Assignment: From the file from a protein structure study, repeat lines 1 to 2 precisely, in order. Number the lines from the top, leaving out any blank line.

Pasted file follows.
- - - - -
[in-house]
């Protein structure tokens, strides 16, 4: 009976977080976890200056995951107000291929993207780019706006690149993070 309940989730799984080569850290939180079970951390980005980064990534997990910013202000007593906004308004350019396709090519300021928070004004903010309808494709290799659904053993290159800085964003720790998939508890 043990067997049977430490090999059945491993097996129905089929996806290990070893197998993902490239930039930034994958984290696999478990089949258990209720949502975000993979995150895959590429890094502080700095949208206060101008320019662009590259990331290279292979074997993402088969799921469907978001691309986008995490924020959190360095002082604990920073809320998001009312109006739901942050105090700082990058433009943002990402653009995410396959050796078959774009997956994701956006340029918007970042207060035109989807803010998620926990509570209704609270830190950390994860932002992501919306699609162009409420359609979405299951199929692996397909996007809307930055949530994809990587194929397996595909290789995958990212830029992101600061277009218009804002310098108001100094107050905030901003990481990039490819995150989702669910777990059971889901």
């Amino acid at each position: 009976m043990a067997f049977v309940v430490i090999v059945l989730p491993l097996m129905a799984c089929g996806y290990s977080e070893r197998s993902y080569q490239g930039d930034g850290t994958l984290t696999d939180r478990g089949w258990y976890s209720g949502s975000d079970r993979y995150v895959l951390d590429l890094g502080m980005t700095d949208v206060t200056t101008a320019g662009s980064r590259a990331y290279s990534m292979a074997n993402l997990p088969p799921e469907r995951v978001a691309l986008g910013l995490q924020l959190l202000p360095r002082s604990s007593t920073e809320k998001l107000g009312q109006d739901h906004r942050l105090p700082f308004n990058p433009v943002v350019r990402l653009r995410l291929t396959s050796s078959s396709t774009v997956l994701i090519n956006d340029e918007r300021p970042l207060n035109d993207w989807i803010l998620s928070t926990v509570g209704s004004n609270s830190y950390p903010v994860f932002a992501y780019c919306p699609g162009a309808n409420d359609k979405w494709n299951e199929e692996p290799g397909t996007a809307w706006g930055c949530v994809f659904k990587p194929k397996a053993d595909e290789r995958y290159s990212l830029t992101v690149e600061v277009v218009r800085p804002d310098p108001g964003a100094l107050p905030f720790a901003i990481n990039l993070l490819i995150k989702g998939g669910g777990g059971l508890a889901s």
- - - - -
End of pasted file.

[in-house]
């Protein structure tokens, strides 16, 4: 009976977080976890200056995951107000291929993207780019706006690149993070 309940989730799984080569850290939180079970951390980005980064990534997990910013202000007593906004308004350019396709090519300021928070004004903010309808494709290799659904053993290159800085964003720790998939508890 043990067997049977430490090999059945491993097996129905089929996806290990070893197998993902490239930039930034994958984290696999478990089949258990209720949502975000993979995150895959590429890094502080700095949208206060101008320019662009590259990331290279292979074997993402088969799921469907978001691309986008995490924020959190360095002082604990920073809320998001009312109006739901942050105090700082990058433009943002990402653009995410396959050796078959774009997956994701956006340029918007970042207060035109989807803010998620926990509570209704609270830190950390994860932002992501919306699609162009409420359609979405299951199929692996397909996007809307930055949530994809990587194929397996595909290789995958990212830029992101600061277009218009804002310098108001100094107050905030901003990481990039490819995150989702669910777990059971889901």